Dear Reader,

Lately, I can’t help but think about that other most recent period of American upheaval: the late 60s.  Then, as now, day to day American politics seemed tinged with a streak of millenarianism: on the left mingled with a sense of impending liberation and the potential for a more socially open utopia, on the right with a sense of impending generational doom exemplified by the “hippy” (or, now, “antifa”) and a concurrent fear of socialist incursion. What happened in the following decades is well documented: the left was smashed and then subsumed by the right, first in aggressive intelligence operations by the FBI and CIA in the 60s and finally by the magnetism of Wall Street, politics, and the entertainment industry throughout the 70s and 80s. Then, as now, the American imperial state thrived on the illusion of its own weakness, and it was this very illusion that led to the shoring up of imperial power and the collapse of a meaningful opposition from the left. Given the recent election and the public plaudits for the incoming administration, with its familiar neoliberal hawks, it is hard not to feel chilling reverberations with that period of American history.

The arts, of course, are far from immune to these political vicissitudes. The rise of conceptual art in the late-60s provided new aesthetic avenues by which artists could express their political views; the explosion of the art market in the following decades was in some ways a reactionary force to bring those very artists back into the normative fold, to ensure their ideas could be as easily commodified as their paintings. That being said, the arts have long been, and in many ways remain, a beautiful combination of oasis and dumping ground, where ideas considered too far out of the everyday can be openly discussed, old ideas can be dusted off and reconstituted, and in which the future can be glimpsed, mirage-like, anew.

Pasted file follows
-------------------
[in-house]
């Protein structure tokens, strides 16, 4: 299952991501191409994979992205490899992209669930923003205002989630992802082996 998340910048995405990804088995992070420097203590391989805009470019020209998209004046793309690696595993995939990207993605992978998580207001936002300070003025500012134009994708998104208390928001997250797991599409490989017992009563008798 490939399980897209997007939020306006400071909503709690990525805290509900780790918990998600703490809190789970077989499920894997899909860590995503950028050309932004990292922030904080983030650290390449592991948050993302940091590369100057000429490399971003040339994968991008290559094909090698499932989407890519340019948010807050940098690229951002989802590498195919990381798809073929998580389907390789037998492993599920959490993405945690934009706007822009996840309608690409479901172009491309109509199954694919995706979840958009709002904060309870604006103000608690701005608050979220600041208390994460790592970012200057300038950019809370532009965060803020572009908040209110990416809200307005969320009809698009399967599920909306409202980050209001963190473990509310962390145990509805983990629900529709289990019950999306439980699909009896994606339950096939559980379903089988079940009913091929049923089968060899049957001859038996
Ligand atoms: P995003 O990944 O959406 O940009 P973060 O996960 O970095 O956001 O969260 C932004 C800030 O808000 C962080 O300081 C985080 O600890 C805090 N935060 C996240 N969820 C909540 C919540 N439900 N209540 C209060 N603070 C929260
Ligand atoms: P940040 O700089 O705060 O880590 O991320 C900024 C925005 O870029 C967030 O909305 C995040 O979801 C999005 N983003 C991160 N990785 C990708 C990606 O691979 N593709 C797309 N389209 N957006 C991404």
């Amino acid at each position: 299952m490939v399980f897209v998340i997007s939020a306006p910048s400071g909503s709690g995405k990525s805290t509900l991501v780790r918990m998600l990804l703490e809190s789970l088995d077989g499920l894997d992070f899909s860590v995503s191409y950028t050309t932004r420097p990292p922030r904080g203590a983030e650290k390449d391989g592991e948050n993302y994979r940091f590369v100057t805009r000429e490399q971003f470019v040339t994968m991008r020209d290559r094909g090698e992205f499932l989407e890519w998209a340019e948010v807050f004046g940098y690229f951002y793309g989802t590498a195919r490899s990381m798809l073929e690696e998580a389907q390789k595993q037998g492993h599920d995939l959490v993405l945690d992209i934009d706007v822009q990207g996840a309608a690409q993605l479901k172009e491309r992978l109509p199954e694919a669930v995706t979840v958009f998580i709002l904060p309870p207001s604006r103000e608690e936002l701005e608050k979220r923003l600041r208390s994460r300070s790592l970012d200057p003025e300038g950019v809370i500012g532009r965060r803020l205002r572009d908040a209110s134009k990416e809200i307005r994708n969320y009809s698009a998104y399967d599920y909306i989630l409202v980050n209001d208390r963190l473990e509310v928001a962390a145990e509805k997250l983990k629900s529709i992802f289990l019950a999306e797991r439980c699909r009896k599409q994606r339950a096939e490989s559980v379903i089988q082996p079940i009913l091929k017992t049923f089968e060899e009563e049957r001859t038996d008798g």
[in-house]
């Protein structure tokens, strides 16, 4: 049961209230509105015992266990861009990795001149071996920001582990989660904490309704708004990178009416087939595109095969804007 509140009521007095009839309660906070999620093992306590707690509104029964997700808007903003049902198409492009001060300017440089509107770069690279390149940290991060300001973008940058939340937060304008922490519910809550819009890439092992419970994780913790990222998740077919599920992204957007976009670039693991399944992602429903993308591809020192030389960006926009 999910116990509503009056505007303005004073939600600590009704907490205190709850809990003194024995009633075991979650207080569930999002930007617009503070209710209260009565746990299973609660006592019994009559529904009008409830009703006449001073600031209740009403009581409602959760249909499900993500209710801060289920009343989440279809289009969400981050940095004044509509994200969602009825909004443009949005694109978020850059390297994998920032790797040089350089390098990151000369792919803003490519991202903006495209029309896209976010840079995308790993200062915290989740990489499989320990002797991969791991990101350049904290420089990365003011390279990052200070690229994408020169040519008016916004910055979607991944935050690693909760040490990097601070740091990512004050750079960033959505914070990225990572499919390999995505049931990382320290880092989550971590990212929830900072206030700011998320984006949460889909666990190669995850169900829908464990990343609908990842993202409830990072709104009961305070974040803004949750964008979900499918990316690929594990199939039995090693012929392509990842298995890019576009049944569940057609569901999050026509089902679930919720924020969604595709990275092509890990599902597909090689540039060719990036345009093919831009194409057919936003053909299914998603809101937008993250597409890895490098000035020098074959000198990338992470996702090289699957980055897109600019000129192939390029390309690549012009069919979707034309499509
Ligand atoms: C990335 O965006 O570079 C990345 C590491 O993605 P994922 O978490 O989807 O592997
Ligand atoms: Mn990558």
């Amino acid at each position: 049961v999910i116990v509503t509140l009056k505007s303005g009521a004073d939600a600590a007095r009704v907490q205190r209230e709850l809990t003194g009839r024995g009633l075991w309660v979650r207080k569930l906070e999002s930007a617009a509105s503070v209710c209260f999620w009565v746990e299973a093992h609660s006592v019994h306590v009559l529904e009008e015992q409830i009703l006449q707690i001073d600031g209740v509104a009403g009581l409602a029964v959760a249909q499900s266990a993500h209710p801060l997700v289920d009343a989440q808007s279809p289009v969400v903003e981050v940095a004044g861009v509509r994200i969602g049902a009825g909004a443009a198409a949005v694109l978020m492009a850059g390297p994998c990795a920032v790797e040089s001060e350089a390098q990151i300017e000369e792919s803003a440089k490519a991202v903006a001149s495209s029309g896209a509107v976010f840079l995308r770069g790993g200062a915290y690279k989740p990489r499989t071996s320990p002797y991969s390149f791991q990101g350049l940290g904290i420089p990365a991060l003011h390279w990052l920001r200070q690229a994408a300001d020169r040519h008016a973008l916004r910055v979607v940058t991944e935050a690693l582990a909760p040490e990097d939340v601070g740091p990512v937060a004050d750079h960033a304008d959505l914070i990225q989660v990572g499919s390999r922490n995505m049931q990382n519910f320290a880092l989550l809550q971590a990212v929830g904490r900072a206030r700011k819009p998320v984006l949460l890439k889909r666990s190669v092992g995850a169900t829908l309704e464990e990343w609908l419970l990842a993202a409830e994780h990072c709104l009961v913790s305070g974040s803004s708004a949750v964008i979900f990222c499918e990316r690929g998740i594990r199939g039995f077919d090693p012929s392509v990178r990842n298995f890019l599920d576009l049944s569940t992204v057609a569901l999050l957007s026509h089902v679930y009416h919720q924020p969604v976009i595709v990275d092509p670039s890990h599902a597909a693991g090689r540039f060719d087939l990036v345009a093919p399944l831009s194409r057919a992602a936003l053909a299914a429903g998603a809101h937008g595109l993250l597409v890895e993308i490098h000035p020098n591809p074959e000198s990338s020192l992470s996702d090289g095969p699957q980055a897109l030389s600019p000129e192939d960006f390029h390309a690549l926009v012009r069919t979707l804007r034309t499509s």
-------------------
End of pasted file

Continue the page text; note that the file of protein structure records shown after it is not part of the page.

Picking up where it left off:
Many of the pieces in this issue of Cornelia are concerned with this search for something better, and with art’s unique ability to mine the contemporary moment to put the future, as it were, right in front of our faces, to show us the unthought thought. From Toronto, Margaryta Golovchenko follows up her previous piece about recent intersections between science fiction and contemporary art by addressing two exhibitions that center speculative narratives in their making; and Lauren Fournier reminisces on life pre-COVID and the recent explosion (pun intended) of fermentation-based practices, both in the arts and in people’s kitchens. On this side of the border, Dana Tyrrell digs into the envisioning of queer utopias in two recent installation works, Shasti O’Leary Soudant addresses Matt Kenyon’s techno-pessimistic exhibition at Big Orbit Project Space, and Kyla Kegler interviews Ryan Huff about his expansive creative practice on paper, on stage, and in virtual space.

As we wrap up what has been an undeniably horrible year, we are excited about some bright spots on the horizon, especially here in Buffalo. This December will see the opening of two new art galleries in town, K Art on Main St (focused entirely on indigenous artists!) and Rivalry Projects in Allentown and, both of which will be bringing much needed new life to a diminished scene. Our very own BICA will be moving into 30 Essex St, in the site formerly occupied by Big Orbit Project Space and an arts complex with an auspicious history. We couldn’t be more excited to carry this artistic legacy on into the future. See you in 2021!

Cornelia is published by The Buffalo Institute for Contemporary Art


Nando Alvarez-Perez


Emily Ebba Reynolds


Mark Why

Copy Editor:

Emily E. Mangione